Janice echoes her brother’s feelings about studying in New Zealand saying, “It’s such an amazing experience as there are many opportunities where you can discuss with your lecturers about your ideas or ask questions without hesitation. The lecturers and tutors are very engaging and non-judgemental. Not only that, guest lecturers (in my case, clinical psychologists) were also open to having discussions after class. This provides you with a realistic prospect on what is expected in the working world.”
Greg elaborates, “It’s a safe and innovative environment to learn something new every day. You will get opportunities to discuss your understanding and engage your ideas with the lecturers. Also, you can challenge your lecturer’s point of view. This environment makes UC a university that values diverse ideas, creativity, and strong connections with the university whanau (family).”
In addition to that, New Zealand has an excellent range of scholarships and post-study offers for international students who are work-ready and wish to continue living in New Zealand after graduation.
Whanau means Family
The siblings had wonderful experiences meeting and interacting with people from around the world and learning about the different cultures. “New Zealand is very accepting when it comes to having students from different cultural backgrounds. I discovered a new and extended whanau (family) here,” Janice says, further elaborating that when she first moved into the university accommodation, having an accepting student body helped in creating the balanced lifestyle she so thoroughly enjoys.
Greg, who joined UC after his sister shares a similar experience, but one that is further enhanced by having his sibling by his side. “My sister has always been a strong supporter of whatever I’ve done. She’s part of my close circle, and having a sibling helped me adjust well to my life in New Zealand,” he says.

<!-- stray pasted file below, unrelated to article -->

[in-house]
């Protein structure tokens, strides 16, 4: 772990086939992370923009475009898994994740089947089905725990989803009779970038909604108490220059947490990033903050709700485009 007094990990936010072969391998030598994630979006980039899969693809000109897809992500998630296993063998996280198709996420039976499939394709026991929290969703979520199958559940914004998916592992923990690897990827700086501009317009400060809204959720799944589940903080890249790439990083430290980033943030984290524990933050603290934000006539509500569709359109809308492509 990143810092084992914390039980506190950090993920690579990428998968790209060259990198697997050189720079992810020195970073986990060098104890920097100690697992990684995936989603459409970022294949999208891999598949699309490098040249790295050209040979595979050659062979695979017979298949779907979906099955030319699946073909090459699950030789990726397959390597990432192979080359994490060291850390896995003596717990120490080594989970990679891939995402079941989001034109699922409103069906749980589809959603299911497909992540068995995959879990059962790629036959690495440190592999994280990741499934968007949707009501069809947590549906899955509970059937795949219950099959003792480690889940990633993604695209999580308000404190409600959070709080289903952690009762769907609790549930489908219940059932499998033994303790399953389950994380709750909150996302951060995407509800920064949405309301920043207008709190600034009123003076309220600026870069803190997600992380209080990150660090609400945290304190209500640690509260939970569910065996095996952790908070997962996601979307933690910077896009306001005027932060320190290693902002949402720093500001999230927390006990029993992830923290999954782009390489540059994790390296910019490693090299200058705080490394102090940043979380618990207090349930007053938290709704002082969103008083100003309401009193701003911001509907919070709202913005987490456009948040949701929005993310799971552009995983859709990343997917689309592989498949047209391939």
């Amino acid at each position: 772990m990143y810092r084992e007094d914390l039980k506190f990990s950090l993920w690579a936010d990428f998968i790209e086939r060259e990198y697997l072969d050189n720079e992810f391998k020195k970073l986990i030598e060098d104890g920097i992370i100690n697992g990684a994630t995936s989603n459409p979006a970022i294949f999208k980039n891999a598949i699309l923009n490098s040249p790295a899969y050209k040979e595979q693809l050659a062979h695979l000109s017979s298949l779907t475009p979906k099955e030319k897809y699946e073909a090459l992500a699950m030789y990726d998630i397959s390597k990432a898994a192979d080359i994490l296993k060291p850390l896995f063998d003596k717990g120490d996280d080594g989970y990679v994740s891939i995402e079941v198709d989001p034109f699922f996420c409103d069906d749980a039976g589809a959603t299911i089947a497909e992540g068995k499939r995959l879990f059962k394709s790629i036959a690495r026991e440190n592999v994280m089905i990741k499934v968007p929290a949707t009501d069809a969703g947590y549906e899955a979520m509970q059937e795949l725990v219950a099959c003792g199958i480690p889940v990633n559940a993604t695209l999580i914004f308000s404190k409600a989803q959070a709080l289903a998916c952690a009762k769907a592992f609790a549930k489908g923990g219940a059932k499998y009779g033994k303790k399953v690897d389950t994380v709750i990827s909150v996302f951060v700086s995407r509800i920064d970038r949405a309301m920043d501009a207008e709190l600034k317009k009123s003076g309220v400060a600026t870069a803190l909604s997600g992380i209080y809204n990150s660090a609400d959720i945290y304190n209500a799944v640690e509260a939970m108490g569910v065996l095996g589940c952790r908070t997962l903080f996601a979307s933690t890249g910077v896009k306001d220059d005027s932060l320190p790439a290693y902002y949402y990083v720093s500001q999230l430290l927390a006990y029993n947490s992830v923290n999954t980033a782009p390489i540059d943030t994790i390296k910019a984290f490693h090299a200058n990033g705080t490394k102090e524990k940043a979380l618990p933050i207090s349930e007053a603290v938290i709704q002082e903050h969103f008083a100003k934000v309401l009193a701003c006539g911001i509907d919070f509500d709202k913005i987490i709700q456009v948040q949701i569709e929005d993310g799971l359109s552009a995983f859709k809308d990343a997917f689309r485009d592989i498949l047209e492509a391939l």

Janice adds on explaining that New Zealand is a really great place to have your family by your side because it is a society that places emphasis on the importance of family relationships.
A shared appreciation for indigenous heritage
As Malaysians, Janice and Greg found parallels between both their home and host countries. New Zealand’s inclusion of the Maori principle of Manaakitanga (which means hospitality, kindness, generosity or support for others) resonated with the siblings’ own indigenous culture.
Janice and Greg have roots in the rich indigenous Iban community. Greg explained that from a geographical and environmental science standpoint, both the Iban and Maori communities share a traditional ecological understanding or knowledge of the land.
Janice (left) in the traditional clothes of her Iban community from Sarawak, Malaysia.
“Both Maori and Iban are indigenous people, both groups are obligated to protect and nurture the surrounding natural environment,” says Greg.
“While ‘Pulau Galau’ (local term used in reference to the preservation of native lands) is seen as a legal act within Sarawak, it shares the same value of Kaitiakitanga (guardianship and protection). Both communities believe in caring and protecting an area such as a lake, river, or forest. In Maori culture, this role has been allocated to an iwi (meaning tribe in Maori),” he elaborates.